Minor Burns


Is My Cut Infected or Just Healing?

Trying to start a fire, tending a fire, cooking with fire, makes receiving a burn a typical hazard. Immediately hold the burn under cool running water or apply a wet towel, ice if available, until the pain subsides. Cover the area, which will have blister(s) with a loose bandage or gauze and tape it in place. Don’t intentionally pop the blisters, if they pop on their own, apply an antibiotic cream and re-bandage. Monitor the wound looking for any signs of redness, swelling, tenderness or discharge, all signs of infection.

Minor Cuts

The use of knives and hatchets can result in a bad aim, glancing blow, or slip which can result in a cut, usually of the hands, arms or leg. To stop the bleeding firmly press a clean cloth against the wound applying pressure for 5 to 15 minutes as required to stop the bleeding. Clean the cut under lukewarm water, use soap and clean away any dirt or debris near the wound, and pat dry. Spread a thin layer of an antibiotic ointment, over the counter is fine, over the entire wound area, then cover with a bandage and tape in place.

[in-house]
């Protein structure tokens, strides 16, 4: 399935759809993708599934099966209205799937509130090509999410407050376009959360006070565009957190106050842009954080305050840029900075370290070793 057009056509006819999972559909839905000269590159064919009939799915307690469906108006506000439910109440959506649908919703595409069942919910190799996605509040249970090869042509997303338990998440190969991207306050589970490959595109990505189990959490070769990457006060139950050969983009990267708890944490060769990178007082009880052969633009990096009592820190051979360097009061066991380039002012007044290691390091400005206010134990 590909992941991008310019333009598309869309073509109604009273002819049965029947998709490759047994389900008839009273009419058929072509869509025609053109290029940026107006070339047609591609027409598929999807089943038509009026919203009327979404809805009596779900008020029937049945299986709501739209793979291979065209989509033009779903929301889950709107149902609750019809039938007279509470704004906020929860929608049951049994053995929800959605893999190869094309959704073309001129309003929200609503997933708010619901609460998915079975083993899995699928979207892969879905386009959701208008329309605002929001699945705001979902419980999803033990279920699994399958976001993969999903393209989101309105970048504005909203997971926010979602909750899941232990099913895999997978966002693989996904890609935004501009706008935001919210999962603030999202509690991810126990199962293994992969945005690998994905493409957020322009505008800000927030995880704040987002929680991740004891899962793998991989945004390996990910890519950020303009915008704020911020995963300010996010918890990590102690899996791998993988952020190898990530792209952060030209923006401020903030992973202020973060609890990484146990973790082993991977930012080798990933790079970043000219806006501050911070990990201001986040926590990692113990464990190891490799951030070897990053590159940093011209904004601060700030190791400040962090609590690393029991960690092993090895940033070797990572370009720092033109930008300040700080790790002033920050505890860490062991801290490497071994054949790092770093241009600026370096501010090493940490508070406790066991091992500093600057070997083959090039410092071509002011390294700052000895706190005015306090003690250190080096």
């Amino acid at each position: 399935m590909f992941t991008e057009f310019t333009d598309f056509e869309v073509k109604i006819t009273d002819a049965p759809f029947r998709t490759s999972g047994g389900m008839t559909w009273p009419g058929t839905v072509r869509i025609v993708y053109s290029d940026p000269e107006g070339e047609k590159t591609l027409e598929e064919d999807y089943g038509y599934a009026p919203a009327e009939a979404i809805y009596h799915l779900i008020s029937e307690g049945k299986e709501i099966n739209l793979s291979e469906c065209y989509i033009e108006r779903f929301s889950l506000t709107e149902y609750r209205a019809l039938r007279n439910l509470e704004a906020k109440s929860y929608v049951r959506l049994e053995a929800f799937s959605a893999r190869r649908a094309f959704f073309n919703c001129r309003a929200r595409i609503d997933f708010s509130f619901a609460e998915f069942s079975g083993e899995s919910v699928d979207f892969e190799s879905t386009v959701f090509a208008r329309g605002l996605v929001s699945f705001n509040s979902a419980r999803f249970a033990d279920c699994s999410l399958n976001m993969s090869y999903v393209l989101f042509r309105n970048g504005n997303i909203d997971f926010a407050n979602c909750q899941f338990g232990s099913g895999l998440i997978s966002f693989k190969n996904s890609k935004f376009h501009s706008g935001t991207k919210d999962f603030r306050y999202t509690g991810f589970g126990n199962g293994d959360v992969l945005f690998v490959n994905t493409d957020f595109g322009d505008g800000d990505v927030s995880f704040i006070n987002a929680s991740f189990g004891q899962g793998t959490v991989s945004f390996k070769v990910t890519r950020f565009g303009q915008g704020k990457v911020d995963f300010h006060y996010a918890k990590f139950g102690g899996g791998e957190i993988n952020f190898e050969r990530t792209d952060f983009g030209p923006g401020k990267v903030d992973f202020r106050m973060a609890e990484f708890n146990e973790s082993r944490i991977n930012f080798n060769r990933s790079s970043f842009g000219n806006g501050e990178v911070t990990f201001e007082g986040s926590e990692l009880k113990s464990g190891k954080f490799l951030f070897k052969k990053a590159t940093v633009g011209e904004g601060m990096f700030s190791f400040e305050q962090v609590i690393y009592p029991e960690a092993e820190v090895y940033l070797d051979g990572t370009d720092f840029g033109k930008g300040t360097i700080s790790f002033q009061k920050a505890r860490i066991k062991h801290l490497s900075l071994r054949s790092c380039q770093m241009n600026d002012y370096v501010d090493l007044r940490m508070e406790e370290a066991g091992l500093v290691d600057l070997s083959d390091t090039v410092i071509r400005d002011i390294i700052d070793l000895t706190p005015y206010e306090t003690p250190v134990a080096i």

If the cut is deeper, you will need to pull the edges of the skin together in order for it to heal. Some first aid kits contain “butterfly stitches” which are specially cut tape bandages, but you can use strips of normal adhesive tape to pull the skin together and secure it. Continue to monitor the wound, applying a layer of new ointment and a clean bandage daily. Watch for signs of infection.

Insect Sting or Bite

Besides being painful an insect sting can quickly become deadly if the person has an allergic reaction. A hornet sting may not kill you, but from personal experience, the pain may make you wish you’d die. Locate the area of sting, there may be more than one, and determine if the stinger is still lodged in the skin. If so, use your fingernail, knife blade, credit card to gently scrape the stinger upwards until you can grab it and remove it. Place ice or a cold pack on the area to reduce swelling and pain. Mix baking soda and water into a paste and pack it onto the wound. It’ll help draw out the pain.